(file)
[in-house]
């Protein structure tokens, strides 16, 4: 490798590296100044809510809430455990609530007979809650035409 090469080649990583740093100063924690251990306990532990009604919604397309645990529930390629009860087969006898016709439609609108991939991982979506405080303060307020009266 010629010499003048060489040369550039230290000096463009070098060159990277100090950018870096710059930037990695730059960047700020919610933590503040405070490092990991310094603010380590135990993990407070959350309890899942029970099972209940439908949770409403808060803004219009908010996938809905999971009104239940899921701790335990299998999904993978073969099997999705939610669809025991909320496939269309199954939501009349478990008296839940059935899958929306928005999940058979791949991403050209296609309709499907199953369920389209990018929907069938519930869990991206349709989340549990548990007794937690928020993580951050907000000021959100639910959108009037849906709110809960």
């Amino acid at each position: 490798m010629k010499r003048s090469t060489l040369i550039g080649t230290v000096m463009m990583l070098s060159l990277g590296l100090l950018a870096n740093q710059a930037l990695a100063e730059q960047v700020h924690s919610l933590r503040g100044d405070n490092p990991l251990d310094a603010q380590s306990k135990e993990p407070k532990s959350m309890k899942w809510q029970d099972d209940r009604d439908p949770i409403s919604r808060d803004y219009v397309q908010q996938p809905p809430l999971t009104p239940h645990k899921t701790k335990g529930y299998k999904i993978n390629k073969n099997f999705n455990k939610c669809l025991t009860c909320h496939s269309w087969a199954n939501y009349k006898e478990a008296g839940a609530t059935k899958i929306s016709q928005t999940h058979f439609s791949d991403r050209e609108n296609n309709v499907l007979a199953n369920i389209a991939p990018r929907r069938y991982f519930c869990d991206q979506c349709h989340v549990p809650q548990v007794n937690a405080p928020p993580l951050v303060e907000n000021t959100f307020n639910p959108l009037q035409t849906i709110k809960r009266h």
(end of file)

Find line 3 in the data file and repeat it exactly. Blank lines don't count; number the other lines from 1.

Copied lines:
């Amino acid at each position: 490798m010629k010499r003048s090469t060489l040369i550039g080649t230290v000096m463009m990583l070098s060159l990277g590296l100090l950018a870096n740093q710059a930037l990695a100063e730059q960047v700020h924690s919610l933590r503040g100044d405070n490092p990991l251990d310094a603010q380590s306990k135990e993990p407070k532990s959350m309890k899942w809510q029970d099972d209940r009604d439908p949770i409403s919604r808060d803004y219009v397309q908010q996938p809905p809430l999971t009104p239940h645990k899921t701790k335990g529930y299998k999904i993978n390629k073969n099997f999705n455990k939610c669809l025991t009860c909320h496939s269309w087969a199954n939501y009349k006898e478990a008296g839940a609530t059935k899958i929306s016709q928005t999940h058979f439609s791949d991403r050209e609108n296609n309709v499907l007979a199953n369920i389209a991939p990018r929907r069938y991982f519930c869990d991206q979506c349709h989340v549990p809650q548990v007794n937690a405080p928020p993580l951050v303060e907000n000021t959100f307020n639910p959108l009037q035409t849906i709110k809960r009266h």